Robert Olstein of Olstein Capital is no different and has built a successful career as a value investor by attempting to separate the winners from the losers with his Quality of Earnings Reports. Olstein is known for looking closely at the financials or looking “behind the numbers,” watchful for aggressive accounting techniques, essentially scouring all of the SEC filings with a skeptical eye as he completes a thorough forensic analysis.
Olstein had penned an article last year for Morningstar that came across my path recently entitled, “A Careful Reading of Shareholder Letters.” In the article, the great investor encouraged all investors not only to read each of the SEC filings, but to critically read and comprehend the “glossy” CEO shareholder letters at the beginning of each annual or quarterly report. Olstein argues that the letters can contain significant or vital information that can be uncovered by scrutinizing them closely.
He goes on to say that he’s looking for “heat” or “trigger words” that may indicate a significant fact that is either being omitted or may provide a warning to an upcoming change that could affect cash flows and ultimately the value of the stock. While acknowledging that the difficulty of investing the last few years should have the effect of encouraging investors to go the extra mile by reading these letters, he states that there’s an edge to reading them regardless of the economic headwinds at any particular time. That is, make it a habit under all circumstances.
Olstein mentions the following items that should be considered during the reading of the letter:
Does management or the CEO discuss financial strength?
Does the CEO address debt levels?
Is cash flow addressed?
Is cash addressed?
Are cost controls considered or addressed?
Do they indicate how they intend to mitigate the economic headwinds for their specific company?
Do they address cost cutting which may either give them a competitive advantage or perhaps become a disadvantage?
Are they making changes from the last few years? He suggests reading several of the letters from previous years, searching for new direction or deviation from their earlier goals.
Is the CEO forthright and honest in discussing company problems? Do they talk about any blunders created by management?
Are problems that the company may be facing indicated clearly or are they absent from the letter?
Is there a discussion on capital or return on invested capital?
Is there a discussion on goals?
Does the CEO talk about the competition?
More specifically, Olstein states, “…we read shareholder letters looking to answer two key questions: (1) what positive or negative factors arose during the reporting period that may affect future free cash flow; and (2) is management deploying the company’s free cash flow in ways that will benefit long-term shareholders? "
CEO shareholder letters are usually glowing reports for their company’s shareholders and rarely can you find all of these elements in any one letter. In fact, they are too often nothing more than cheerleading. You are not about to find a CEO that states that “we had one of the worst years in our history” or “the competition is doing a much better job than we are.” You are more likely to see them pronounce that they have attained a “record year” in sales or revenues, omitting the fact that earnings were down, sending margins down also. Sometimes, it’s what is not said that is just as important, so read carefully. So does it work?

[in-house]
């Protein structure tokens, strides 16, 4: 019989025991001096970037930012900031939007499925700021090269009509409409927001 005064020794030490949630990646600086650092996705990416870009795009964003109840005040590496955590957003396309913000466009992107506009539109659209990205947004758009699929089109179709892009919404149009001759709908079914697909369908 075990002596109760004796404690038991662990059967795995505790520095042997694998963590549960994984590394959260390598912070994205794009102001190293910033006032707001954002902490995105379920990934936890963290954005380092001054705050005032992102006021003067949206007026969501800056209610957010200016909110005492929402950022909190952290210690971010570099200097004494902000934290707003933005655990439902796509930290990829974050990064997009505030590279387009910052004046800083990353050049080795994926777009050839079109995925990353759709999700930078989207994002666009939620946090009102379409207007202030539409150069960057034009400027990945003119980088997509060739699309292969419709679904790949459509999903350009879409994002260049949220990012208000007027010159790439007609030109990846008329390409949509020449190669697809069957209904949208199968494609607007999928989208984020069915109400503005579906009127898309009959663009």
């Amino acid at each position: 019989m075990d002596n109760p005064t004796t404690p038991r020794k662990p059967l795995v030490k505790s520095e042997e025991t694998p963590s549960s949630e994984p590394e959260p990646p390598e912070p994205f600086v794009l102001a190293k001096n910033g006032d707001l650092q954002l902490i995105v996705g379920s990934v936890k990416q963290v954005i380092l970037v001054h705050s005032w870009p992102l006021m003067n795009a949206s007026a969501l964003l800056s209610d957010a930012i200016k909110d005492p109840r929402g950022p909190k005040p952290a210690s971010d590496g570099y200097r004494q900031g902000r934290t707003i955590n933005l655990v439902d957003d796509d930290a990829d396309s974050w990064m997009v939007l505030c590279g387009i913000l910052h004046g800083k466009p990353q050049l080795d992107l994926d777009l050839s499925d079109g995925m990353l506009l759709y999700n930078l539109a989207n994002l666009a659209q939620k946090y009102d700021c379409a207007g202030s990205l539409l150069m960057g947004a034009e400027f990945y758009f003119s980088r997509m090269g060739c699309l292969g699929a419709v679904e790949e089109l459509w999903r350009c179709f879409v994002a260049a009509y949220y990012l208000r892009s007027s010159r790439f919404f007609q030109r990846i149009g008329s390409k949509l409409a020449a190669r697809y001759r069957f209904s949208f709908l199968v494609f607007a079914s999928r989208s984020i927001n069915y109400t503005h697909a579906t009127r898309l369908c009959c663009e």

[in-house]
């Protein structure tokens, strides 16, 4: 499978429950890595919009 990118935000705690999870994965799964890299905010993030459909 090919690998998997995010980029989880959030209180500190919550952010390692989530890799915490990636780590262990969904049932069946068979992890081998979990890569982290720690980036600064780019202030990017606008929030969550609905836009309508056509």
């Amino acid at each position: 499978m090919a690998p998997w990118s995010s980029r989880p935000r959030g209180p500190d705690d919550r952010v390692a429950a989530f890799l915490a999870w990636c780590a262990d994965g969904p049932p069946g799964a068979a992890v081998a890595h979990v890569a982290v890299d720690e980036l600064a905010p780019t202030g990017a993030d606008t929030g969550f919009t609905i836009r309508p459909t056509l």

After reading the article, I placed two shareholder letters before me with Olstein’s list looking at the efficacy of using the list.
The first company was Peabody Energy (NYSE:BTU), which is the world’s largest private sector coal company and chosen because it has had a horrible few years facing an incredible amount of regulatory controls. The CEO, Gregory H. Boyce, performed quite admirably. Here was a CEO that discussed goals and headwinds before them and the plans to mitigate these issues. He talked about driving down costs and reduction of debt. You could see a much clearer picture of how free cash flow might be affected or how they intended to maximize shareholder value. You may still conclude that it is an unwise investment, but the CEO was certainly forthright and honest about the company’s position.
The second company bragged, “Our performance and capabilities cannot be compared to a traditional (blanked out) peer group. Our results put us in the top tier of the world’s corporations. We have a proven business concept that is eminently scalable in our existing businesses and adaptable enough to extend to new markets.” They went on to state that their performance for the year was “a success by any standard as we continue to outdistance the competition.” It was a letter strictly of cheerleading and bragging with nothing offered for the investor to gain knowledge. The company was Enron and the year was 2000.
The Olstein list is definitely worth keeping next to you as you read the CEO shareholder letters.
“Waiting for a catalyst to appear before buying an undervalued stock will usually result in the purchase of a fully valued stock.” Robert Olstein
“Paying the wrong price for a good company is the equivalent of buying a bad company.” Robert Olstein